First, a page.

Erin’s Voice by Greg Sullivan

A deaf computer genius’ world is thrown into turmoil when he meets a troubled coffee shop waitress whose voice turns out to be the only thing he can miraculously hear.

Everyone Wants Everything by Abraham Higginbotham (7)

As his life reaches its neurosis-inducing midpoint, a married man asks himself an eternal question with no real answer — “Am I living the life I want to be living, or do I need to start over before its too late?” Torn between two lives, he’s forced to do the one thing he doesn’t want to do — make a choice.

Gifted by Tom Flynn (7)

A thirty year old man attempts to continue raising his deceased sister’s seven year old daughter, a kid-genius, while battling his own mother for custody.

Manchester by the Sea by Kenneth Lonergan (7)

An uncle is forced to take care of his teenage nephew after the boy’s father dies.

Merc by Andrew Bozalis and Derek Mether (7)

When a disgraced former soldier finds success by working for a private security company, the illegal tactics the company employs challenges his worldview.

Professor Pasghetti by Jeff Feuerstein (7)

A famous children’s author, with an affinity for drugs and hookers, finds himself on a journey of self-discovery with a dead stripper and her eight year old son.

The Eden Project by Christina Hodson (7)

When a race of genetically modified humans living secretly among us declare war on Man, the fate of the world is in the hands of a rogue “Synthetic” named Eve and a young girl who is about to discover she’s not all human.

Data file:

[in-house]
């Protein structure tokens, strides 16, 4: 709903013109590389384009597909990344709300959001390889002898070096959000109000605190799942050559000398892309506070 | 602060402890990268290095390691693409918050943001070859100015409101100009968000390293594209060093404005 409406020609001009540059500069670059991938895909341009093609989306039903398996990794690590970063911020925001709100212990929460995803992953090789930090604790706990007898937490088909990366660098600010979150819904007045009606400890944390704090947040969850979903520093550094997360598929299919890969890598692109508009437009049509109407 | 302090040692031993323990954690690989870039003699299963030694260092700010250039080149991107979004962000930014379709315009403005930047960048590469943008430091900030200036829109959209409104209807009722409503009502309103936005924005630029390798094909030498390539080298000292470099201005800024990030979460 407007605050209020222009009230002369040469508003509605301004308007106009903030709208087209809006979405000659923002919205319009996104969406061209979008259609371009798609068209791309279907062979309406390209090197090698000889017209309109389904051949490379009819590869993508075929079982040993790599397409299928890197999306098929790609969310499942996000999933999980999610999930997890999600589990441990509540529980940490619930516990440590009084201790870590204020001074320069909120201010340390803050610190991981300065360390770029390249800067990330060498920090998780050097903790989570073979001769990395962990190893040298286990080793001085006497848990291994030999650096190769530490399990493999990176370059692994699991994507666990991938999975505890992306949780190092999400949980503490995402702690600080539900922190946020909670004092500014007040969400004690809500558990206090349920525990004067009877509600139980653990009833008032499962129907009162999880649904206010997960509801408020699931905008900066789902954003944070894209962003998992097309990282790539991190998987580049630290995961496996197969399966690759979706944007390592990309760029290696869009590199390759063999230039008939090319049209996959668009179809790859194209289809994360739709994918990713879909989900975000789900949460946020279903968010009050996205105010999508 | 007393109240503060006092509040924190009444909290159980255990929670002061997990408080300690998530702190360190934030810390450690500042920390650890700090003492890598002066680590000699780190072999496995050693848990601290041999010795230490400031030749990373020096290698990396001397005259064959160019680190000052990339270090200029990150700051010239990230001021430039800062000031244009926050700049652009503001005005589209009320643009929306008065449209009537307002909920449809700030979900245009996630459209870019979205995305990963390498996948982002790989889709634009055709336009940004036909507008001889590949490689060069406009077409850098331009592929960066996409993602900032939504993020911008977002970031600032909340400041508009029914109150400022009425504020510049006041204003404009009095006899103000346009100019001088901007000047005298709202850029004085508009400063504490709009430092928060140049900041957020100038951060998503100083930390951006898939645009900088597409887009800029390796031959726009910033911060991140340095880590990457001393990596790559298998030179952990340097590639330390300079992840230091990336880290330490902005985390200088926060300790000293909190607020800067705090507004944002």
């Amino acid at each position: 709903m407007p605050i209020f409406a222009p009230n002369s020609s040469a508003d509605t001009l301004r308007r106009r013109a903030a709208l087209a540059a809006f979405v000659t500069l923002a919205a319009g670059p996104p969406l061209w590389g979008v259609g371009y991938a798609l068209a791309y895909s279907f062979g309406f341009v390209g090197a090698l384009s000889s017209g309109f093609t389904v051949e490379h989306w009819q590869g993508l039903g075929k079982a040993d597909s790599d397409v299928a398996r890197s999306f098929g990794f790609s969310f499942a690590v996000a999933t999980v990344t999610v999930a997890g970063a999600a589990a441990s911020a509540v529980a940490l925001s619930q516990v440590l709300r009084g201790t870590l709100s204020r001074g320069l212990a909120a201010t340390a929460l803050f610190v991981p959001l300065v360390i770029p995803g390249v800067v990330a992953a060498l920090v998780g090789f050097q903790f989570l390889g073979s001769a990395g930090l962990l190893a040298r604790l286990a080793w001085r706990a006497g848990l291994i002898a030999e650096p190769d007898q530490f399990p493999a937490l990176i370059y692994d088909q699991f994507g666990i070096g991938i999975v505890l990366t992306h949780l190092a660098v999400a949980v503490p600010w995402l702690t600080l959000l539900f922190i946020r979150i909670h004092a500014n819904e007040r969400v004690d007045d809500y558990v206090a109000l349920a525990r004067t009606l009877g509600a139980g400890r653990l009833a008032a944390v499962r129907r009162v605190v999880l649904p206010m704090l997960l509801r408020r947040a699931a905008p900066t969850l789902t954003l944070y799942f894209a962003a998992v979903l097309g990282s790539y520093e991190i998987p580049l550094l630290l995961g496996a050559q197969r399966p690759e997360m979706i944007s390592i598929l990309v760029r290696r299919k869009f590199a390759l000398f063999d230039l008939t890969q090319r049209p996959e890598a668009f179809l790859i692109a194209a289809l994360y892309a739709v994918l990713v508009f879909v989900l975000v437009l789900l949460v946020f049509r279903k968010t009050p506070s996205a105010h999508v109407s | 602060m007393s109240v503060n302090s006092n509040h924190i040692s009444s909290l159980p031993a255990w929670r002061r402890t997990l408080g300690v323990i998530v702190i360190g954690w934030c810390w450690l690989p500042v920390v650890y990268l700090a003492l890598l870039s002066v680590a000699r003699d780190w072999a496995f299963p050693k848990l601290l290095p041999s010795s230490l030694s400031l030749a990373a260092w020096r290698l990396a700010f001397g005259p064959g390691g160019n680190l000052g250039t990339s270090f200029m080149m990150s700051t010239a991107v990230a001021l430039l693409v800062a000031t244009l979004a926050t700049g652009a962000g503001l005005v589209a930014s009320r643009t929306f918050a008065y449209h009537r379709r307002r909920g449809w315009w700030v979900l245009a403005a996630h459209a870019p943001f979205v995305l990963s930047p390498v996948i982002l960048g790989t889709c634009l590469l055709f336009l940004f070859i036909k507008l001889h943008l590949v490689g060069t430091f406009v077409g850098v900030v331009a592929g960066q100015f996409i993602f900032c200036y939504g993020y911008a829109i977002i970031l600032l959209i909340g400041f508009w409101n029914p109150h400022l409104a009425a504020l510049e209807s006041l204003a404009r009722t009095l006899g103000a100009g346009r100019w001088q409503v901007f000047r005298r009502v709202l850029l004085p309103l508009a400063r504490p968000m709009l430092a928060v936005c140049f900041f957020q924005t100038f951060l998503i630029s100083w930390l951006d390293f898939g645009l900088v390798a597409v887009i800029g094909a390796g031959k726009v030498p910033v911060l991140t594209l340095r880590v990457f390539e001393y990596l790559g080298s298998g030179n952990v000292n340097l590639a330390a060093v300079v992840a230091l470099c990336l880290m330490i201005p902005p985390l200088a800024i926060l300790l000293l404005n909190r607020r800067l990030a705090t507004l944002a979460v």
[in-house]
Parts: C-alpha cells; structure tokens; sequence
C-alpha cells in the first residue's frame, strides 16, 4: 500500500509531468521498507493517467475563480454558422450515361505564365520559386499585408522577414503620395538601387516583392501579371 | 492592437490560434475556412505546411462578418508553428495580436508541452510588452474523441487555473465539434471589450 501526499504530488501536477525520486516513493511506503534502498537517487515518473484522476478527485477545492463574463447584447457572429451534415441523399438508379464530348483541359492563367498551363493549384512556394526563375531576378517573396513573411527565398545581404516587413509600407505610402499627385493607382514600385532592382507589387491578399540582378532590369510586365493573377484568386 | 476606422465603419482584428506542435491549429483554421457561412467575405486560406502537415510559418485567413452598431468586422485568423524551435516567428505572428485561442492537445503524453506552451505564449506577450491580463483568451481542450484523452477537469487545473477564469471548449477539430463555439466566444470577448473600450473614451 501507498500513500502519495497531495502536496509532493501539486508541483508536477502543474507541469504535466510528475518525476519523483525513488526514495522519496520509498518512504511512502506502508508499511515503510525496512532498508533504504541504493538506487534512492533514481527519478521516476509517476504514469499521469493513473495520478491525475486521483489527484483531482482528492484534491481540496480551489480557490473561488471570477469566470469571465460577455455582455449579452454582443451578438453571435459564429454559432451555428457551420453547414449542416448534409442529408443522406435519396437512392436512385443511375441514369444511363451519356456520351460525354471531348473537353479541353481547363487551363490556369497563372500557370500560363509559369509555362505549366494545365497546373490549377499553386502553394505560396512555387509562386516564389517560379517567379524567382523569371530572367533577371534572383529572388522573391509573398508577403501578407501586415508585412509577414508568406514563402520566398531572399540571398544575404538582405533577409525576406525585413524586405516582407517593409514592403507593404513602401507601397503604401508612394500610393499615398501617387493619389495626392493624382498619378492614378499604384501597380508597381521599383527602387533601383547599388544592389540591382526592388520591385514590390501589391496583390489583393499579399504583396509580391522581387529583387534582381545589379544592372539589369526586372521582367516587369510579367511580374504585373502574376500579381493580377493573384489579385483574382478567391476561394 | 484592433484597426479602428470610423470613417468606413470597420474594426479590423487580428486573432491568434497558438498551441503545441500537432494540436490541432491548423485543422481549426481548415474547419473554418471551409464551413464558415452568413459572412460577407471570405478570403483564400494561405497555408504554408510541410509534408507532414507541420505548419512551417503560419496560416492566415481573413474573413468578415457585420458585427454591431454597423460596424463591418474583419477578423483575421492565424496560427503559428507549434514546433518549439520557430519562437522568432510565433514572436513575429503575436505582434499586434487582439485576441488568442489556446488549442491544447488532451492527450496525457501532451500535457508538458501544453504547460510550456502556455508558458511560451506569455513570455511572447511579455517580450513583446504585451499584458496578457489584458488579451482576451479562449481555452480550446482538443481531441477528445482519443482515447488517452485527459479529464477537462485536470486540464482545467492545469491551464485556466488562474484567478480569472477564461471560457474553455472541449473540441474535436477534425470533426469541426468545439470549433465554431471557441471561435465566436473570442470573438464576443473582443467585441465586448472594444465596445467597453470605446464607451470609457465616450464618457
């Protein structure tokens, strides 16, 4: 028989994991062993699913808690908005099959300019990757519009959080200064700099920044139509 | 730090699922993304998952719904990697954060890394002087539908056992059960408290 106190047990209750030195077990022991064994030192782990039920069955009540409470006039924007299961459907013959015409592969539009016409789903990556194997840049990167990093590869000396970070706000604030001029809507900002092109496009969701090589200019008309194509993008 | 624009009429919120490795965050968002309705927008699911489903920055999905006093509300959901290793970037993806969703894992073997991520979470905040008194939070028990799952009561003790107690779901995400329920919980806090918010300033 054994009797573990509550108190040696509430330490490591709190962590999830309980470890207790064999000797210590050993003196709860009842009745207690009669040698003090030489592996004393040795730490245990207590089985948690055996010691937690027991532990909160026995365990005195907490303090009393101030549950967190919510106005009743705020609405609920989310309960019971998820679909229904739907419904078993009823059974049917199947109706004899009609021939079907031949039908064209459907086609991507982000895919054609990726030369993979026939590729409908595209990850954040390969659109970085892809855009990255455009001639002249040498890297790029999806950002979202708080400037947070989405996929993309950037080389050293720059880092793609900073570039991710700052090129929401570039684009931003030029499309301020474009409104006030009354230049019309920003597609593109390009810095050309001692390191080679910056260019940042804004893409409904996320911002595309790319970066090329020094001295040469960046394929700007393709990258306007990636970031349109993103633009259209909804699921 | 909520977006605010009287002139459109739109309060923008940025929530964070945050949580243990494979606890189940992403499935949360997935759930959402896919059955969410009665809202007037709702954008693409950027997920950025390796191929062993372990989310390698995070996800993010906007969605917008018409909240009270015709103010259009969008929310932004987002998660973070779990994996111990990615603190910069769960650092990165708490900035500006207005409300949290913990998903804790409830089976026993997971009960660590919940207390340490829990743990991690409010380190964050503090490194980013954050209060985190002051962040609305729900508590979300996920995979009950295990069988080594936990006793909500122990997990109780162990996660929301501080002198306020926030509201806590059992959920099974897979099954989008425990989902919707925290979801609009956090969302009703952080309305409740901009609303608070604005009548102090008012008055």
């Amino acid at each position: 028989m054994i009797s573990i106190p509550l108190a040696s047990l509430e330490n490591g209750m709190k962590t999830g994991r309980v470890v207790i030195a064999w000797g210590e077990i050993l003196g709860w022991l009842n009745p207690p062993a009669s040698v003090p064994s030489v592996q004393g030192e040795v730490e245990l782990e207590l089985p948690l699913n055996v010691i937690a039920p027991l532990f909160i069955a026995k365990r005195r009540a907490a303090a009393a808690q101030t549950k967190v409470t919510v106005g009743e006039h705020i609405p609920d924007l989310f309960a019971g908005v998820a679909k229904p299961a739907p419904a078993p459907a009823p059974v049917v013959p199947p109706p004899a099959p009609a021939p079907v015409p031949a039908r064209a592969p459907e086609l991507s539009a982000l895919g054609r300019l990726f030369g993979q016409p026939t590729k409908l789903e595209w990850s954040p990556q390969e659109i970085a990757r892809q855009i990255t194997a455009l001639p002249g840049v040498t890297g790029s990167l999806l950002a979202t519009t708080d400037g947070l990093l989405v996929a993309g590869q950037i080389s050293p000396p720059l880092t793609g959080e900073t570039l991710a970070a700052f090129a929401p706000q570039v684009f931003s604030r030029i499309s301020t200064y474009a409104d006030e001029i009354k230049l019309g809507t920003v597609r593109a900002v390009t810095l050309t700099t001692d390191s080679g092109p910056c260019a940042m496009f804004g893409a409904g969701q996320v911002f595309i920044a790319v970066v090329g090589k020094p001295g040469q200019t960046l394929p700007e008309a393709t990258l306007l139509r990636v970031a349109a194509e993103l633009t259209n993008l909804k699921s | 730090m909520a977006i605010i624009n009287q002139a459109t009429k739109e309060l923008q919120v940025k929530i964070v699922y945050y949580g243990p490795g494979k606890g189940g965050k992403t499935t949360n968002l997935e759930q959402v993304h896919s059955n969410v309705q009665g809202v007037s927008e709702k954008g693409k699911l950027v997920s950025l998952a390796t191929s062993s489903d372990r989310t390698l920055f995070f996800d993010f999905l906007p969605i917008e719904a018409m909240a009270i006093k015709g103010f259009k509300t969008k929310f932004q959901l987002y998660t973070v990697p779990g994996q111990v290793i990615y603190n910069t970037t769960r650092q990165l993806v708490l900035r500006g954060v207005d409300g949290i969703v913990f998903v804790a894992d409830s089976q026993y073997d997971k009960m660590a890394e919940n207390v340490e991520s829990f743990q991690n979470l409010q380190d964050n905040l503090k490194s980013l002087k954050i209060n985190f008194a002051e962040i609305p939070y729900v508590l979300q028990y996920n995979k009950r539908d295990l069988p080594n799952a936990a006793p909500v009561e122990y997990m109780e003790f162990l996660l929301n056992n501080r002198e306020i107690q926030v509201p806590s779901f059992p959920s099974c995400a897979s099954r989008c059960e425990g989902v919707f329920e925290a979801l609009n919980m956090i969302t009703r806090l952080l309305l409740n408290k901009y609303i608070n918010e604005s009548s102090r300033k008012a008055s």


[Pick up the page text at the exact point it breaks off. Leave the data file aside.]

Uncle Shelby by Brian Brown and Elliott DiGuiseppi (7)

The little-known personal, heartbreaking, and darker side of cartoonist/author Shel Silverstein.

A Garden at the End of the World by Gary Graham (7)

In a post-apocalyptic world, a recluse, trying to recreate trees to produce new life, takes in a young girl who is on the run from some bad men, including her father.

Coffee & Kareem by Shane McCarthy (6)

An overweight, foul-mouthed nine year old reluctantly teams with the straight edge cop sleeping with his mom to take down Detroit’s most ruthless drug lord.

Forgive Me by Max Hurwitz (6)

How Mike Wallace helped to create 60 Minutes and how years later, he confronted and dealt with his own depression.

In Real Time by Chai Hecht (6)

A young man convinced that his mentally unstable sister needs to relive her high school prom from ten years prior to overcome her depression goes to great lengths to recreate that event.

In This, My Darkest Hour by Bryan McMullin (6)

A man rises to power during the California gold rush, tearing his family apart.

Money Monster by Alan DiFiore, Alan Rauf and Jamie Linden (6)

After a man loses all his money in the stock market by following the advice of a Wall Street TV host, he takes the money adviser hostage on live television.

My Friend Dahmer by Marc Meyers (6)

Based on the acclaimed graphic novel by John Backderf, Jeffrey Dahmer struggles with a difficult family life as a young boy and during his teenage years he slowly transforms, edging closer to the serial killer he becomes.

Seducing Ingrid Bergman by Arash Amel (6)

Based on Chris Greenhalgh’s eponymous novel. Ingrid Bergman and war photographer Robert Capa engage in a passionate, life- changing romance in post-World War II Paris.

The Beautiful Game by Zander Lehmann (6)

A high school soccer star’s personal life becomes complicated leading up to his championship game as he develops a relationship with his soccer coach.

The Man in the Rockefeller Suit by David Bar Katz (6)

The story of Clark Rockefeller, a con artist thought to be American royalty until he kidnapped his young daughter initiating a manhunt that revealed his true identity.

The Wilde Ones by Tyler Shields (6)

In a corrupt Southern town, a dangerous sociopath runs bareknuckle boxing fights that pit its youths against each other.